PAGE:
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Pillows! Pillows! Pillows!

Sewing Classes in the Junction have begun in the Pitter Potter Workshop (as my Facebook friends are well aware). I’ve had two inspiring classes so far and I’m jazzed about the creativity-filled summer that lies ahead. I’ll be posting new workshops regularly, so check back often. If you don’t see what you’re looking for, send me an email and I’ll be happy to discuss your project idea with you – probably create a workshop around it.

Pillows! Pillows! Pillows!
This Tuesday, May 17 from 7-9pm we’re making pillow covers. The class cost is $25 plus materials. Sign up for 4 or more classes for $80 and save $5 a class. Click here to register.

What You Will Need

  1. A pillow form – these can be purchased at most fabric and craft stores, or give an old pillow a make-over
  2. Fabric – probably no more than half a meter total, but double check the dimensions of your pillow form. Also check your design to see how many contrasting fabrics you will need.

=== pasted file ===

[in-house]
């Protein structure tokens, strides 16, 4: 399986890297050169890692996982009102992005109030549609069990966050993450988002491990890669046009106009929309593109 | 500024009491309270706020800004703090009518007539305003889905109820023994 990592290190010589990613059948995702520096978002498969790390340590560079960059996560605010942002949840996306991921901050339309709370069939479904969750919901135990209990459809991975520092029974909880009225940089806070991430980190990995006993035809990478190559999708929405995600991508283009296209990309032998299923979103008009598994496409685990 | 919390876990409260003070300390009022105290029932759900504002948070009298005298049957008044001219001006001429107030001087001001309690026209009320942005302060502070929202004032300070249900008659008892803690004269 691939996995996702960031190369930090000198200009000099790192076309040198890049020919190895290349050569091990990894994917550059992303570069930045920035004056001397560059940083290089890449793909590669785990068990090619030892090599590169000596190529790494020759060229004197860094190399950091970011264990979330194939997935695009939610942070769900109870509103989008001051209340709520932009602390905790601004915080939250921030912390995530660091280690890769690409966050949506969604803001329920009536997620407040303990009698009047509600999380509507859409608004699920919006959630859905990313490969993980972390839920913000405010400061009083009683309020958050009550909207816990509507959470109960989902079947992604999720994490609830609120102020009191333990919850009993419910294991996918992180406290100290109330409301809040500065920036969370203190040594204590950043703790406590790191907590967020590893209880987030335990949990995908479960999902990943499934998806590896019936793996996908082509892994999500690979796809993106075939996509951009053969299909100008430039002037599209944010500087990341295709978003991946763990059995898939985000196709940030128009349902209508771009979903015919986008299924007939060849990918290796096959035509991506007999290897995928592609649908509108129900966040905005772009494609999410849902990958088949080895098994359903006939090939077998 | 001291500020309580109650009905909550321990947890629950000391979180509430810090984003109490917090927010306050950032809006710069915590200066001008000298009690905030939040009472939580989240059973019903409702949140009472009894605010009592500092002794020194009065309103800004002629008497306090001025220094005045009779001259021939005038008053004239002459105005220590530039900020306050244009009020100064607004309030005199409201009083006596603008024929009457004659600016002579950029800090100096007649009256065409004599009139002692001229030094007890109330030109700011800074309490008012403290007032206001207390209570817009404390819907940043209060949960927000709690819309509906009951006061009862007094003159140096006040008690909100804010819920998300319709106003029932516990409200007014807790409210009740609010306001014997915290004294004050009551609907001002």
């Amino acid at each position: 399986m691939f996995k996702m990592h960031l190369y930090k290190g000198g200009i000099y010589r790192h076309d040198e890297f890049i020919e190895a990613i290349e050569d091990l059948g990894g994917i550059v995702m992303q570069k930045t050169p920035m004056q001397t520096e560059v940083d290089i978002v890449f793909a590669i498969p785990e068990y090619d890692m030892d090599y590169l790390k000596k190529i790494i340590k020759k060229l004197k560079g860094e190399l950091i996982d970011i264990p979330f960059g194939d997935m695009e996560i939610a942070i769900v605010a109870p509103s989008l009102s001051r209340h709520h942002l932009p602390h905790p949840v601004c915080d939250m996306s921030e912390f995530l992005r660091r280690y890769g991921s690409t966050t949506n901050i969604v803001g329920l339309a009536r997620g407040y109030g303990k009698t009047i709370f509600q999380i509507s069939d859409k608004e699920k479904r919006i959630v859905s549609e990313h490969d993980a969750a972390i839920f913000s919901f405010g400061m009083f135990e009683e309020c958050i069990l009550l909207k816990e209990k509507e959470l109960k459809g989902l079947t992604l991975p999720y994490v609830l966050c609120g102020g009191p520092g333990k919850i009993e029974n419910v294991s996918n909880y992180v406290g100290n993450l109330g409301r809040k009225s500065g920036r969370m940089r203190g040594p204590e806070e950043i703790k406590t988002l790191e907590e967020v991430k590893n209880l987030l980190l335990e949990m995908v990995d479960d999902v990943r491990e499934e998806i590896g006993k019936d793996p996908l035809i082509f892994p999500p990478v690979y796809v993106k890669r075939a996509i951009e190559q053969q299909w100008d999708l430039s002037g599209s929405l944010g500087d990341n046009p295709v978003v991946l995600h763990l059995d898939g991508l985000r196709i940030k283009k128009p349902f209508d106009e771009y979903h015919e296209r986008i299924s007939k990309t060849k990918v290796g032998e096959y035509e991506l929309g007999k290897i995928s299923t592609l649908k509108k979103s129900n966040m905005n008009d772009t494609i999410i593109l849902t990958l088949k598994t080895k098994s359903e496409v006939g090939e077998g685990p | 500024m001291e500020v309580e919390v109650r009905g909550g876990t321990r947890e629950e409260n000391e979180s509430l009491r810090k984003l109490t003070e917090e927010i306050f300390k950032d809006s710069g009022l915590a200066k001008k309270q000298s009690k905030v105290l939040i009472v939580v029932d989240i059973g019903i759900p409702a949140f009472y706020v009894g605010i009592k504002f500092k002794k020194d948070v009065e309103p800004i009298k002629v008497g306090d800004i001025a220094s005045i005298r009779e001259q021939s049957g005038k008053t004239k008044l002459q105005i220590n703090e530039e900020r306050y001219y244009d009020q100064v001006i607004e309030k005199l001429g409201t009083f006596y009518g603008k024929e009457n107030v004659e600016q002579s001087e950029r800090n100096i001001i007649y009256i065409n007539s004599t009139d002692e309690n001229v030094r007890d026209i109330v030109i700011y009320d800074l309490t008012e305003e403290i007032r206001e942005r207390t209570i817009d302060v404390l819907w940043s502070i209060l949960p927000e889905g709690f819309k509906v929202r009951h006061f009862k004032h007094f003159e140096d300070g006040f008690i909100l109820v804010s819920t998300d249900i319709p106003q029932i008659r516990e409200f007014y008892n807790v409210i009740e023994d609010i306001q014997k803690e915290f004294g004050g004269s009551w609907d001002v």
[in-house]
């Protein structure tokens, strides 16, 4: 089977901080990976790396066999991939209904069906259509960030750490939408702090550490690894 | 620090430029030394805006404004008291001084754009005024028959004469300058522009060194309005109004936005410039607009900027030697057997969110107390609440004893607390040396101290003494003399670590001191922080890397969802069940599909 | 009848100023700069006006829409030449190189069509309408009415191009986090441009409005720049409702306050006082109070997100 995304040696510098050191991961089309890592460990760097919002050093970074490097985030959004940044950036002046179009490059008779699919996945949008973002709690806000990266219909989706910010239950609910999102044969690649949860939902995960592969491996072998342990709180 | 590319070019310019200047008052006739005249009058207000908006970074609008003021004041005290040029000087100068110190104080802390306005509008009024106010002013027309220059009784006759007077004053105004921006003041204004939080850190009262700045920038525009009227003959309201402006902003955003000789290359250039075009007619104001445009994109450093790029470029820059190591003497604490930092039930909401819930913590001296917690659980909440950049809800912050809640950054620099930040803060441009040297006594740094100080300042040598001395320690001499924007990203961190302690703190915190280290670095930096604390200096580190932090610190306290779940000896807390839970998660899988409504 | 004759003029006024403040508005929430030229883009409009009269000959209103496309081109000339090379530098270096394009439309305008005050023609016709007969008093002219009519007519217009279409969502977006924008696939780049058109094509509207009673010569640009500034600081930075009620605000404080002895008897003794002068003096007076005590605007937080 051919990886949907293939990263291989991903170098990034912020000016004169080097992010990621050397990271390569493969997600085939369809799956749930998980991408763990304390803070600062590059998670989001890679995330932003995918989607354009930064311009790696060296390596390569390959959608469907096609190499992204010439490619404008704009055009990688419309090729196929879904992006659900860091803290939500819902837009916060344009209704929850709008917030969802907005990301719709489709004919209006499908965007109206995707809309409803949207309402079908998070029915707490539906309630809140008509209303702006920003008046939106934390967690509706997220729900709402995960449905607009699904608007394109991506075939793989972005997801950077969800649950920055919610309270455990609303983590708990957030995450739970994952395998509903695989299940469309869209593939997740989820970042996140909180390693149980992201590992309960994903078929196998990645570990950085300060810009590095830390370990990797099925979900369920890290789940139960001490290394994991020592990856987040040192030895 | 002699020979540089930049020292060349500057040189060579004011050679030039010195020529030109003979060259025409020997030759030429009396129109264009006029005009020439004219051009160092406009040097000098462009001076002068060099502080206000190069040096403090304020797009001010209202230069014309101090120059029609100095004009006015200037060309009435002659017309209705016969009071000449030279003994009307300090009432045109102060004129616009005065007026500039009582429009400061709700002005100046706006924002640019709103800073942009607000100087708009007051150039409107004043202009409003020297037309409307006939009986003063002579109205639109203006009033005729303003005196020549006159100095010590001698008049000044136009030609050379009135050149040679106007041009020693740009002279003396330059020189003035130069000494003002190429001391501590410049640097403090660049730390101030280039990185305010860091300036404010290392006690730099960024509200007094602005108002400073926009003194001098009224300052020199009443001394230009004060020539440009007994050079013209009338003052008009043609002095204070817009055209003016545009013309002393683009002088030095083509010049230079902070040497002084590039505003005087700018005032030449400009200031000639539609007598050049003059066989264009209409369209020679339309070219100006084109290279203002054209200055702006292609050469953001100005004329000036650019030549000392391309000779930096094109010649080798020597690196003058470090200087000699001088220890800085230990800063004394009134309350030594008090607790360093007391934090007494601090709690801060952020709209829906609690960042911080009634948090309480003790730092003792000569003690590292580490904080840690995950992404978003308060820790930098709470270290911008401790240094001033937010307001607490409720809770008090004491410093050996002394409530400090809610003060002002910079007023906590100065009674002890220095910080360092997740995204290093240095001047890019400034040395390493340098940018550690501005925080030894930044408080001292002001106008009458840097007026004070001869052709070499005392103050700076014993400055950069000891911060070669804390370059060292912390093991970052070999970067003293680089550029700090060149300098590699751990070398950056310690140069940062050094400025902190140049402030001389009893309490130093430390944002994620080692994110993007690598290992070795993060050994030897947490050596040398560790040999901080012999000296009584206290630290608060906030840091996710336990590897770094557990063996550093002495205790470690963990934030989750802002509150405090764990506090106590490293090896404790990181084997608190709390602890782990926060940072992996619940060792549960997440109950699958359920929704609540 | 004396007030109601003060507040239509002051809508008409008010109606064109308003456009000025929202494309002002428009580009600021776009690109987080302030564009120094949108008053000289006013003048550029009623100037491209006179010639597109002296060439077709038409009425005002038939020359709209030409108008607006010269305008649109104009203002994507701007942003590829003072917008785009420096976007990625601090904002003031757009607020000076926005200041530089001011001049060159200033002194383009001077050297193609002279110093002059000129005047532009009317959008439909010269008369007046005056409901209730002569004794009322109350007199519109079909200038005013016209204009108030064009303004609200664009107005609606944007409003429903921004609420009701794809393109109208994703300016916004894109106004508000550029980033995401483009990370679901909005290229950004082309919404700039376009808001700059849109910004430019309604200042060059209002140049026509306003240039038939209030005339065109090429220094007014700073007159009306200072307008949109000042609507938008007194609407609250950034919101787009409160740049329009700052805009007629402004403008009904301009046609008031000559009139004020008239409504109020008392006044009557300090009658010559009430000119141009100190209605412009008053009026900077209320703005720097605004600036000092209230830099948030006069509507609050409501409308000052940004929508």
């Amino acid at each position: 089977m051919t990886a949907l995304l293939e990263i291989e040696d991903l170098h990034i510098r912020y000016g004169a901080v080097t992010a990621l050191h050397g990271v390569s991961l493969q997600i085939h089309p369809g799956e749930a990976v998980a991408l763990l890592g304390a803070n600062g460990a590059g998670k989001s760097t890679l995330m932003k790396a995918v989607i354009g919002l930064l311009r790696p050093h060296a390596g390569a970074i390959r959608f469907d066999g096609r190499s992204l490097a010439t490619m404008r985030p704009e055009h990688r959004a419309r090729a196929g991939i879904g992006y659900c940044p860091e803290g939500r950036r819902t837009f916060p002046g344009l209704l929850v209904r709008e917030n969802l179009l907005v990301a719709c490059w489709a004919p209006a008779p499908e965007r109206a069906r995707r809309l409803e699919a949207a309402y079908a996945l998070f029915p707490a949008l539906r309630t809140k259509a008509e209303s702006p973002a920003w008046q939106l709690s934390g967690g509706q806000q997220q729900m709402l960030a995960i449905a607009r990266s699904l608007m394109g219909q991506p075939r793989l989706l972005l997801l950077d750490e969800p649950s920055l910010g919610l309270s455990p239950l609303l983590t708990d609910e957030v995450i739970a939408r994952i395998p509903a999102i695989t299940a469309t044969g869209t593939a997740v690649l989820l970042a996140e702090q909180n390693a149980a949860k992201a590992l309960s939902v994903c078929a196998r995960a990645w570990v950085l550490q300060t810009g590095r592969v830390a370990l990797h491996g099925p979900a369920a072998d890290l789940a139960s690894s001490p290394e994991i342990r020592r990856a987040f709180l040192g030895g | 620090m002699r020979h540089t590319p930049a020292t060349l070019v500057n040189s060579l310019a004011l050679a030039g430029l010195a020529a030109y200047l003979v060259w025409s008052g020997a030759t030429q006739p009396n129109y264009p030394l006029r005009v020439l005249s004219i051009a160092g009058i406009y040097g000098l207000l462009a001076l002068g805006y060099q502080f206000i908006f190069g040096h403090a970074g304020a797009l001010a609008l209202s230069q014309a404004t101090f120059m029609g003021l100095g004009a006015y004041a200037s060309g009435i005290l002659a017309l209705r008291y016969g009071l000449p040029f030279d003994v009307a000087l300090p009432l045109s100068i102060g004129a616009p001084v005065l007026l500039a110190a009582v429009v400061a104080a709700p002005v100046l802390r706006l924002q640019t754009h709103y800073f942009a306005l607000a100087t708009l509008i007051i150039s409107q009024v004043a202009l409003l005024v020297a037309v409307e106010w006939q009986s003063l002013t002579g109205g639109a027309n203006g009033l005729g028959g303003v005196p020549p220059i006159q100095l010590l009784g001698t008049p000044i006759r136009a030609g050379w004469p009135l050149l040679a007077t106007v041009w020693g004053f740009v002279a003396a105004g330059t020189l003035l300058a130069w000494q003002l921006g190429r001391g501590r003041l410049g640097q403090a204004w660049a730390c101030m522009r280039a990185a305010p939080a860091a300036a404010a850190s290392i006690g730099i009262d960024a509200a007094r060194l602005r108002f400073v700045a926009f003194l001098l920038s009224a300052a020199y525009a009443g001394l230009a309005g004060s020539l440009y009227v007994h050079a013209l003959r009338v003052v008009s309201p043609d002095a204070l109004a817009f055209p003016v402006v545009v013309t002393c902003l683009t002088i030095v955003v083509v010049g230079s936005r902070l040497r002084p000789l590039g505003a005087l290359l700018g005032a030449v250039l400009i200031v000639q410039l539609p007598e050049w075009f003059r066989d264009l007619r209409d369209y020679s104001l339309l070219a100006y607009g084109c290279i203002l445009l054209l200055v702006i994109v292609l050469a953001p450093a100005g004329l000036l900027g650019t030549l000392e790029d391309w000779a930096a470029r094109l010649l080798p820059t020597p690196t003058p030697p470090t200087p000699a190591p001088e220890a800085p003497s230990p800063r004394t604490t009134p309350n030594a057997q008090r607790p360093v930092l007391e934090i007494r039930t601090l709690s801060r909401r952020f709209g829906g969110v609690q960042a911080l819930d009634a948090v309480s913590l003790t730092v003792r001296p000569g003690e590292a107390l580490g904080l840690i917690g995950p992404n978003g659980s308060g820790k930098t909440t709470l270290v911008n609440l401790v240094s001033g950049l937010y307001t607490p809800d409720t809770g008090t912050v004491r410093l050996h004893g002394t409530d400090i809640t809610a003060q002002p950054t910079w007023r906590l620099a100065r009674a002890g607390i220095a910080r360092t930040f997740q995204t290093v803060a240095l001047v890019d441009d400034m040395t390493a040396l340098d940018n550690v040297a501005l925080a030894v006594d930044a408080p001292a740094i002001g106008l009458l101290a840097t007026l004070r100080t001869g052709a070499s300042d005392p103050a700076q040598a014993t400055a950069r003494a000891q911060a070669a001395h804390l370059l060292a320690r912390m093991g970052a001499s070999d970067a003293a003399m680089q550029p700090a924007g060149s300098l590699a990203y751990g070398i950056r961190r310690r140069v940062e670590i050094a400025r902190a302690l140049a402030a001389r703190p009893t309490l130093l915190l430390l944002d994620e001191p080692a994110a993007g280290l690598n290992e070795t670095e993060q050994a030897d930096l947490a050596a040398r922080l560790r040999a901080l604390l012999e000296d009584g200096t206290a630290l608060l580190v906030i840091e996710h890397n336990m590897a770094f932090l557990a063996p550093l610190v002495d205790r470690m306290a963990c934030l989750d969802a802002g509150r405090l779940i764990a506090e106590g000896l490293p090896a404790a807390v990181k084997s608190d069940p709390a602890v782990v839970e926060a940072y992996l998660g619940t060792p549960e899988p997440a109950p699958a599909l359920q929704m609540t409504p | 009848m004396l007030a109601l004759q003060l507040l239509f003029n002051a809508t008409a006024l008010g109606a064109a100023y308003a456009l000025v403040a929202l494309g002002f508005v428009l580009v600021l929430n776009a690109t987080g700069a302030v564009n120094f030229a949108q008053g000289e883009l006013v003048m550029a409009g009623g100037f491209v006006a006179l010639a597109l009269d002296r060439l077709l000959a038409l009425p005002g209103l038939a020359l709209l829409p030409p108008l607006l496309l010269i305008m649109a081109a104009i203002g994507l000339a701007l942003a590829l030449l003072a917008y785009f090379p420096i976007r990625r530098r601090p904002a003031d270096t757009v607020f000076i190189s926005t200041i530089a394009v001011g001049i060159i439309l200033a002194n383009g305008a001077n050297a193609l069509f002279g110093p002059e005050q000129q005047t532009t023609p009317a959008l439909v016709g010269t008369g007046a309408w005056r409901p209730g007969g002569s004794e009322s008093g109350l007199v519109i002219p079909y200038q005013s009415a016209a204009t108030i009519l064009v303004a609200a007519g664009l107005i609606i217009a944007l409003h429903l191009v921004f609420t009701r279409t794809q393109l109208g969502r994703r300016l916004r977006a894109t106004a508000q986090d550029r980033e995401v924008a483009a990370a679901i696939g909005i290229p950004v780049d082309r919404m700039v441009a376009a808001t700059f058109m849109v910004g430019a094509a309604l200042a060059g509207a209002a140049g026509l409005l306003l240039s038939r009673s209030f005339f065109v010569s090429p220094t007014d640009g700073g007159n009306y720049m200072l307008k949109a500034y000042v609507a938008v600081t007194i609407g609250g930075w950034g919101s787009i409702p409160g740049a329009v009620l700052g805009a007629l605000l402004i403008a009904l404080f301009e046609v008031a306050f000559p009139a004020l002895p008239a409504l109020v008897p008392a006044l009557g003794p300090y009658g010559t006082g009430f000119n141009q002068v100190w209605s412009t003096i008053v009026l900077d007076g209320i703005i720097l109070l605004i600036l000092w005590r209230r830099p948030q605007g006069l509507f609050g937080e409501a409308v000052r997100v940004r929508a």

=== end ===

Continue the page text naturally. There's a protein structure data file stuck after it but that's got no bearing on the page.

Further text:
3. Matching thread
  4. Notions – Check the design for extras like ribbon, buttons, tassles or fringe
  5. A zipper or velcro, if you want to be able to remove the cover and wash it. The length of the zipper or velcro should run the length of one side of the pillow.

Tips

  • Look around the house for fabric that you can use. Got an old table cloth with a stain? A bedspread? A skirt? These can be upcyled into a pillow cover. Or check thrift stores for curtains, dresses, table cloths or bedspreads with cool fabric.
  • Got the shopping bug? Take your pillow form, a measuring tape and the picture you’ve decided on with you and ask a salesperson for help. That’s what they’re there for.

Below are some examples of what you can do. Not what you’re looking for? Go to Google Images and seach on “throw pillows” (that’s what I did) and get inspired!

This pillow is all one colour, with a matching ribbon and button treatment. You can either purchase the ribbon separately, or buy a smidge extra fabric to construct a band.

These pillows feature bold graphic felt details. Felt generally comes in 12” squares. One square of each colour will be give you enough, in addition to your base colours of whatever fabric you choose. Plain is best, and make sure to choose something with some weight.

You do can a lot with braid, buttons or trim (maybe not necessarily a Western theme?) and a cool pattern (maybe not necessarily a cow print?). The pillow on the right uses three fabrics and a button.